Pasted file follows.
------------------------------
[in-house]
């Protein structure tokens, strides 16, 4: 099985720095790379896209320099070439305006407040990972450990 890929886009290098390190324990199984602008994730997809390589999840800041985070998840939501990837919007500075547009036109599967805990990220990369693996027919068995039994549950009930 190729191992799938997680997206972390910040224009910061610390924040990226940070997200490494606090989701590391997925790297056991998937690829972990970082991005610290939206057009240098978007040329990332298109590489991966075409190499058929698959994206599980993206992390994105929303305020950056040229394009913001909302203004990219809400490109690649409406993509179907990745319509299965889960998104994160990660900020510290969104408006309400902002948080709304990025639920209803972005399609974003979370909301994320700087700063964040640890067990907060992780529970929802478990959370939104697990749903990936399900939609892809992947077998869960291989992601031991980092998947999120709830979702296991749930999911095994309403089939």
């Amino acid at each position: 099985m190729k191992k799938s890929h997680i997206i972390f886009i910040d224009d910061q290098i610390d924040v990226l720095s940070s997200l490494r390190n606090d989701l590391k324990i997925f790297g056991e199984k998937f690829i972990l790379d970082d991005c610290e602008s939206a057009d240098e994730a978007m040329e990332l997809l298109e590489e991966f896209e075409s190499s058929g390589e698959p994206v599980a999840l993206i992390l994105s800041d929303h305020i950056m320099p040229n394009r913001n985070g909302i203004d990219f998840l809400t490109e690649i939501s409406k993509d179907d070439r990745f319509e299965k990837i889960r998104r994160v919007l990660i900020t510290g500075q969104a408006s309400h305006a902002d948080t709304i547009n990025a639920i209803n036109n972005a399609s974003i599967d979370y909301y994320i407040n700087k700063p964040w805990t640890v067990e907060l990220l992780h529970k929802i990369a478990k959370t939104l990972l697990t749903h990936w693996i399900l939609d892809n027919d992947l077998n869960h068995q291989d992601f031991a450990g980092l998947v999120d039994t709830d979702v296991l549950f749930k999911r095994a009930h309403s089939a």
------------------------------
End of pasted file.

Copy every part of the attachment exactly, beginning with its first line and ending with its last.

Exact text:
[in-house]
């Protein structure tokens, strides 16, 4: 099985720095790379896209320099070439305006407040990972450990 890929886009290098390190324990199984602008994730997809390589999840800041985070998840939501990837919007500075547009036109599967805990990220990369693996027919068995039994549950009930 190729191992799938997680997206972390910040224009910061610390924040990226940070997200490494606090989701590391997925790297056991998937690829972990970082991005610290939206057009240098978007040329990332298109590489991966075409190499058929698959994206599980993206992390994105929303305020950056040229394009913001909302203004990219809400490109690649409406993509179907990745319509299965889960998104994160990660900020510290969104408006309400902002948080709304990025639920209803972005399609974003979370909301994320700087700063964040640890067990907060992780529970929802478990959370939104697990749903990936399900939609892809992947077998869960291989992601031991980092998947999120709830979702296991749930999911095994309403089939």
């Amino acid at each position: 099985m190729k191992k799938s890929h997680i997206i972390f886009i910040d224009d910061q290098i610390d924040v990226l720095s940070s997200l490494r390190n606090d989701l590391k324990i997925f790297g056991e199984k998937f690829i972990l790379d970082d991005c610290e602008s939206a057009d240098e994730a978007m040329e990332l997809l298109e590489e991966f896209e075409s190499s058929g390589e698959p994206v599980a999840l993206i992390l994105s800041d929303h305020i950056m320099p040229n394009r913001n985070g909302i203004d990219f998840l809400t490109e690649i939501s409406k993509d179907d070439r990745f319509e299965k990837i889960r998104r994160v919007l990660i900020t510290g500075q969104a408006s309400h305006a902002d948080t709304i547009n990025a639920i209803n036109n972005a399609s974003i599967d979370y909301y994320i407040n700087k700063p964040w805990t640890v067990e907060l990220l992780h529970k929802i990369a478990k959370t939104l990972l697990t749903h990936w693996i399900l939609d892809n027919d992947l077998n869960h068995q291989d992601f031991a450990g980092l998947v999120d039994t709830d979702v296991l549950f749930k999911r095994a009930h309403s089939a």